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How Goldman Sachs Lost One of Its Crown Jewels

The Goldman Sachs booth on the floor of the New York Stock Exchange
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The Goldman Sachs booth on the floor of the New York Stock Exchange

Goldman Sachs is shuttering the hedge fund that was once one of its crown jewels.

The hedge fund , called Global Alpha, was once one of the biggest and best performing hedge funds in the world. At its height, it managed as much as $12 billion.

The fund now has just $1.6 billion in assets. Goldman expects to return between 85 and 90 percent of the funds assets to investors by the end of October, according to an investor in the fund.

Global Alpha was one of the world’s premier quant funds, using complex algorithms to detect trading opportunities. It was founded in 1997 by Cliff Asness, a former University of Chicago academic who developed the statistical models that drove the trading. Asness brought two other former University of Chicago students, Mark Carhart and Raymond Iwanowski, over to Goldman.

Asness left Goldman in part because the firm refused to pay him the way other hedge fund managers get paid—based on the performance of the fund. At the time, members of Goldman Sachs Asset Management, where Global Alpha was housed, were paid based on discretionary bonuses, just like their investment banking brethren.

After Asness’s departure, the firm agreed to start paying the GSAM team based on performance. Carhart and Iwanowski remained at Goldman and oversaw Global Alpha during its best years. It was described by people in the industry as “the Cadillac of hedge funds.”

Carhart and Iwanowski were still at the helm when Global Alpha began to run into trouble. The fund performed poorly in 2006, losing 6 percent, its first decline since 1999. But its most serious losses hit in the summer of 2007, when a so-called “quant bloodbath” erupted.

In July 2007, Global Alpha lost 7.7 percent. Many quantitative funds were following very similar computer driven trading strategies, at the time. The strategies were so similar that losses cascaded in August of 2007 because so many funds attempted to exit similar position at the same time. In August, Global Alpha’s assets dropped 22.7 percent.

There were rumors then that Global Alpha might be shuttered but they proved unfounded. Carhart and Iwanowski attempted to recover but adjusting the trading algorithms. But the fund never really recovered.

Performance in 2008 was actually very good. In a year when the S&P 500 declined by 40 percent, Global Alpha saw positive returns of around 4 percent. Nonetheless, investors continued to withdraw money from Global Alpha and its assets shrunk to just $2.5 billion.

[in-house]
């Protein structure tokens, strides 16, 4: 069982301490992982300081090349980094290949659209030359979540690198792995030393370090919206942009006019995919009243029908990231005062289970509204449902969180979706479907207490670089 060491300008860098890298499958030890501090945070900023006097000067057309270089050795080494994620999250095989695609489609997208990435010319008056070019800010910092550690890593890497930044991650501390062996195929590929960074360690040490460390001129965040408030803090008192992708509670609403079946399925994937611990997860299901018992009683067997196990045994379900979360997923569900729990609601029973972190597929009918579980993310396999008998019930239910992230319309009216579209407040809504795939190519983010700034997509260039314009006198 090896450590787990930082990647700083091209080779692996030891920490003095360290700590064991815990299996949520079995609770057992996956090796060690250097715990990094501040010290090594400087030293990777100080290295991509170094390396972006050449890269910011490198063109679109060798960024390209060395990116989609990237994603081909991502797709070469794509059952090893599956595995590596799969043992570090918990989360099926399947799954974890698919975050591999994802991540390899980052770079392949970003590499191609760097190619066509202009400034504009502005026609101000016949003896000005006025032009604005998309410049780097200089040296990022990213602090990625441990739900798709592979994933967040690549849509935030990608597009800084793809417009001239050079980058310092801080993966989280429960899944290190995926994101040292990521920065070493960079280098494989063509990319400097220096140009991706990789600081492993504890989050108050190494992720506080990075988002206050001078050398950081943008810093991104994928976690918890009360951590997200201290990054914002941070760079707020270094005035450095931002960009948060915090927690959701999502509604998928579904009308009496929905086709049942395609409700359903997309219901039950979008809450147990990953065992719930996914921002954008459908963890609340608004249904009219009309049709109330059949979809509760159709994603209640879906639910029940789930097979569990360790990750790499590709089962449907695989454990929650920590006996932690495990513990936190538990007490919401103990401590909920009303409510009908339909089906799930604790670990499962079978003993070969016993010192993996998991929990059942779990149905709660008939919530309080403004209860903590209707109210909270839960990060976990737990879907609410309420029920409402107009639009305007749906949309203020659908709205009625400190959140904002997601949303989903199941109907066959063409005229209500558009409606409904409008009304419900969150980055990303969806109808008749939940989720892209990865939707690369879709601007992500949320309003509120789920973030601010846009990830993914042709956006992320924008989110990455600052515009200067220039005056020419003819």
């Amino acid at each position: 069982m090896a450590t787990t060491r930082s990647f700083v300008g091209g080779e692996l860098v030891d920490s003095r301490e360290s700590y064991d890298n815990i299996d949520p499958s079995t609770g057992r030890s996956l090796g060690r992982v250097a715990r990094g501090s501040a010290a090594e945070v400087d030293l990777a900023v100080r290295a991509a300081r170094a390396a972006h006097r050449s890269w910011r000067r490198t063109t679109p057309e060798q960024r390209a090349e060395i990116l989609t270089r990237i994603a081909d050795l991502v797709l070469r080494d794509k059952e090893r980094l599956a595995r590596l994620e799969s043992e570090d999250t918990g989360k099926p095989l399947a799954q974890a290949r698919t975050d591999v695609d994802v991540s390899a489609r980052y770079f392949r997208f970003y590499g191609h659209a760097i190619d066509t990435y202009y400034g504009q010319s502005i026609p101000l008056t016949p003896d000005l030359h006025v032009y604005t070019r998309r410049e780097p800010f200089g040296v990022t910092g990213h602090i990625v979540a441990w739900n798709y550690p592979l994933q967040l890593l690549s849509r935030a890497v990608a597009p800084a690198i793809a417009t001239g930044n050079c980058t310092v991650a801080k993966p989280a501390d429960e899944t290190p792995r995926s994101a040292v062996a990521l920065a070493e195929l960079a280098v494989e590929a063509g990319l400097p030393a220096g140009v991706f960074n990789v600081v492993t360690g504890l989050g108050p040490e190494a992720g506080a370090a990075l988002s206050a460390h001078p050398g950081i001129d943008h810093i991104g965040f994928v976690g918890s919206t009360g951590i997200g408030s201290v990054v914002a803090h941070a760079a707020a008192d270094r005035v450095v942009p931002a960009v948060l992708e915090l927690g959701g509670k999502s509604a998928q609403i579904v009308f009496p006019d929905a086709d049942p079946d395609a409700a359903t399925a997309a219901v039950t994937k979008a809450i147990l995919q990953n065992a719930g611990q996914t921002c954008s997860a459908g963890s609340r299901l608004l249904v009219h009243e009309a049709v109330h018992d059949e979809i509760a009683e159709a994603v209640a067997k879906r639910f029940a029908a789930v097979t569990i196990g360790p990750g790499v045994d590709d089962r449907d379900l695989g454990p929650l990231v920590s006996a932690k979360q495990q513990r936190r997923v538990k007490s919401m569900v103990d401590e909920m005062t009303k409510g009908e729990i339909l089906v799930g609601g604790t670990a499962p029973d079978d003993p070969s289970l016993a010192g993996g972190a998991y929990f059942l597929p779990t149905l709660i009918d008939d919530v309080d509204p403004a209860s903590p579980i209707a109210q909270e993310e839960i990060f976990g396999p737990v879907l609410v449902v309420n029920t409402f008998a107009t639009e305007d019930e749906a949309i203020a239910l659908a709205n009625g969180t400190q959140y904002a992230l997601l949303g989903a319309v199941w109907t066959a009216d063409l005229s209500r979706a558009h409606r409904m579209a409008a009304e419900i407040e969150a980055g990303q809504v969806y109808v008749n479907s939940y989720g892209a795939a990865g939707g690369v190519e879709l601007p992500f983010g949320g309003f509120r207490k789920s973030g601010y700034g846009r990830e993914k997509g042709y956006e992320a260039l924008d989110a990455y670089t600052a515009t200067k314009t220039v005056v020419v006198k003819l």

In March of 2009, Carhart and Iwanowski “retired” from Goldman Sachs. Katinka Domotorffy took over as head of the fund. In her first year, the fund saw an impressive 30 percent return. But in 2010, the fund stagnated, ending the year flat.

This was a rocky year for the fund. Global Alpha is down about 13 percent this year, even while similar quant funds have been flat to slightly positive. Two days ago, Reuters broke the news that Domotorffy would retire at the end of year—sparking widespread speculation that Global Alpha would go down.

Now Goldman has told investors that this speculation is correct. The fund will be closed over the next few weeks. Goldman Sachs has decided to exit quantitative hedge fund strategies altogether, according to Reuters reporters Lauren Tara LaCapra and Svea Herbst-Bayliss.

“For whatever reason, Global Alpha just couldn’t compete in the very market—high frequency, quant trading—it helped invent. It couldn’t keep top people on board anymore because it didn’t have the assets to make the compensation attractive,” a person familiar with the situation said.

The fund has had trouble retaining and recruiting top quants for several years, according to the person.

Goldman Sachs declined to comment.

Ironically, Carhart himself once argued that fund managers cannot persistently outperform the market.

"The only significant persistence not explained is concentrated in strong underperformance by the worst-return mutual funds. The results do not support the existence of skilled or informed mutual fund portfolio managers," Carhart wrote in a 1994 study.

But perhaps the best take on the fall of Global Alpha comes from Benjamin Graham, writing in 1949.

"“The combination of precise formulas with highly imprecise assumptions can be used to establish, or rather to justify, practically any value one wishes . . .Calculus . . . [gives] speculation the deceptive guise of investment," Graham wrote.

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